Has God become so common He is no longer holy? Relational theology, our attempt at knowing and relating to God, has changed throughout the years. The change has come when people gravitate toward one aspect of God’s character more than the others. When you look at God through the wrong end of the telescope, instead of seeing the big picture you end up focused on limited features. In our eyes, God becomes less than who He really is.
With the privilege of “knowing God” comes the task of not limiting Him to any one characteristic. I know that He is a loving God whose mercy endures forever. I know that He is a forgiving God who removes our sin as far as the east is from the west. I know that He is a faithful God who remains steadfast regardless of my own failings.
But to limit Him to any one of these, to make one characteristic the primary distinctive, I lose sight of the totality of who God is. He cannot be loving without being holy. He cannot be merciful without being just. He cannot be faithful without being sovereign. By picking a characteristic as “my favorite” I run the risk of offending rather than honoring God, by limiting His limitlessness.
You often hear Christians say they like the New Testament God more than the Old Testament God. In the New Testament God is loving, forgiving and actively pursuing a relationship with them. In the Old He is separating out the good from the bad, judging the actions of His people and punishing them accordingly. We see the New Testament God as being friendlier than the Old. We are drawn to friendliness.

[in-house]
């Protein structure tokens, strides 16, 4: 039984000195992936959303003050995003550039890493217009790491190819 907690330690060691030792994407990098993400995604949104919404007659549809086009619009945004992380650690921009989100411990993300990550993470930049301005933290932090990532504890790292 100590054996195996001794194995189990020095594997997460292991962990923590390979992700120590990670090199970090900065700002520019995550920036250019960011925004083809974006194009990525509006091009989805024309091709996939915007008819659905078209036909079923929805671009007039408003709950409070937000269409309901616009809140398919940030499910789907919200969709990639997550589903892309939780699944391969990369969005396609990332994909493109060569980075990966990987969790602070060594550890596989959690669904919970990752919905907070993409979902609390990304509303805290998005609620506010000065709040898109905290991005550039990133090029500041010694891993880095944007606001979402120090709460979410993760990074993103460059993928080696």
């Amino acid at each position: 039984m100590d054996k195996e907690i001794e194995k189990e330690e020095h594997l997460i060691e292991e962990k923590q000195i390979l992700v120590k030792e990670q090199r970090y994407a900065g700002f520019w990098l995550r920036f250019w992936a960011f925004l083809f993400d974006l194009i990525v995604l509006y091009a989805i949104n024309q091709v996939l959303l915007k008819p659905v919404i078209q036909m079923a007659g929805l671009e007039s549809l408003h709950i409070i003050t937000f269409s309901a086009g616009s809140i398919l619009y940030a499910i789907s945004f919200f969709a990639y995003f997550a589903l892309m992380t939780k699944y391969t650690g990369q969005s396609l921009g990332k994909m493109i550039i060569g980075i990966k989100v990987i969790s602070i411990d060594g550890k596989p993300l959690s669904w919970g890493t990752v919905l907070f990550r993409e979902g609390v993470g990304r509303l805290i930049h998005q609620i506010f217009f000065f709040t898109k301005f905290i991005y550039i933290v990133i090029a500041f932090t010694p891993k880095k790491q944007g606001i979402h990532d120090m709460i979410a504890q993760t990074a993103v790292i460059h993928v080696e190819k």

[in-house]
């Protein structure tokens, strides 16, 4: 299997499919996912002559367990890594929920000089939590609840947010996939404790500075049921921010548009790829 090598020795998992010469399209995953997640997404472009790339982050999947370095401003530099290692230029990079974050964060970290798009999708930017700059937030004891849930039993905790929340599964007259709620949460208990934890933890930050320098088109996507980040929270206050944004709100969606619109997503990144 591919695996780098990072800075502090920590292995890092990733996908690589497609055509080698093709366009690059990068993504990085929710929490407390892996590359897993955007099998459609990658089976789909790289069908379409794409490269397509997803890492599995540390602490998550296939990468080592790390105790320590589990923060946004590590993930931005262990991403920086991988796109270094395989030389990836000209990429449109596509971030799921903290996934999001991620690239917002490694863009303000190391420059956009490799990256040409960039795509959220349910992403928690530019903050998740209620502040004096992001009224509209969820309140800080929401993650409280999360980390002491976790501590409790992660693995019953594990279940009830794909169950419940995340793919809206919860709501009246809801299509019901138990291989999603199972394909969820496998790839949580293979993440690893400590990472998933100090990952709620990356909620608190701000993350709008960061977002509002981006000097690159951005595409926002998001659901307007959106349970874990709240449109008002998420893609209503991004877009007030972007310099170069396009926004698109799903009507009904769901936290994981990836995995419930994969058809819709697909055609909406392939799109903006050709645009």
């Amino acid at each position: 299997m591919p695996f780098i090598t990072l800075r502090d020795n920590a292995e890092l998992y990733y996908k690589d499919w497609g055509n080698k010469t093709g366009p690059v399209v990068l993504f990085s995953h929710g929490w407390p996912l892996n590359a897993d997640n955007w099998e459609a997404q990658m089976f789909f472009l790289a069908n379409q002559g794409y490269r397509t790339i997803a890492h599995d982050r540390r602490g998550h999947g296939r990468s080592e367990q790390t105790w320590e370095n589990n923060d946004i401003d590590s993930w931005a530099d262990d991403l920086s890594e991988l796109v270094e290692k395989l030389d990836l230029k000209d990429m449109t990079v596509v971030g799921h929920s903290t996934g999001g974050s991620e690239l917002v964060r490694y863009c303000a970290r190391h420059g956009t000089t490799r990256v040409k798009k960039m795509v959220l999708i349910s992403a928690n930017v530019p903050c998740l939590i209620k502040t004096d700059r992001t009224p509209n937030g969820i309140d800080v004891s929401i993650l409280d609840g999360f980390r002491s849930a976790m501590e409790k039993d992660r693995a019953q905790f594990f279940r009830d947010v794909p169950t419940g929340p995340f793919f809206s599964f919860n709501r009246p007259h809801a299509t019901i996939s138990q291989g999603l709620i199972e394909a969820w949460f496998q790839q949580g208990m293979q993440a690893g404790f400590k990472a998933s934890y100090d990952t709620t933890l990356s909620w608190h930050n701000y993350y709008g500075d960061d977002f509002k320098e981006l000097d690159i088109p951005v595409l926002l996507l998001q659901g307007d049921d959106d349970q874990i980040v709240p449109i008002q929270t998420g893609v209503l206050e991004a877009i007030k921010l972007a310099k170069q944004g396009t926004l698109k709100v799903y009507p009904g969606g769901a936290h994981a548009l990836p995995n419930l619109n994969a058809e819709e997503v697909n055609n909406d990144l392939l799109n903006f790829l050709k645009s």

But Hebrews says He is the same yesterday, today and forever. The Old Testament God is the same one in the New Testament and the New Testament God is the same one in the Old Testament. As difficult as it is to grasp, He was loving, merciful and faithful while at the same time holy enough to judge the actions of His people. Why can’t we see that? Why couldn’t the people back then see that? Perhaps it was the lack of understanding that it was because He loved them so much He was faithful to judge them. They failed to see that His intentions were good and right.
If we reverse the telescope and see the bigger picture we’ll see the God who desires relationship also has standards reflective of that relationship. Maybe the holiness by which He demonstrated His goodness is there for us to see. Maybe His actions were working all things together for good. And maybe the furnace by which He burned off the worldliness, was designed to purify not destroy.
Embrace God. All of God. Not just the parts that we like. Be assured there is more to God than we have yet discovered. By stopping too soon, or seeking only the parts we like, we may never discover how great He really is.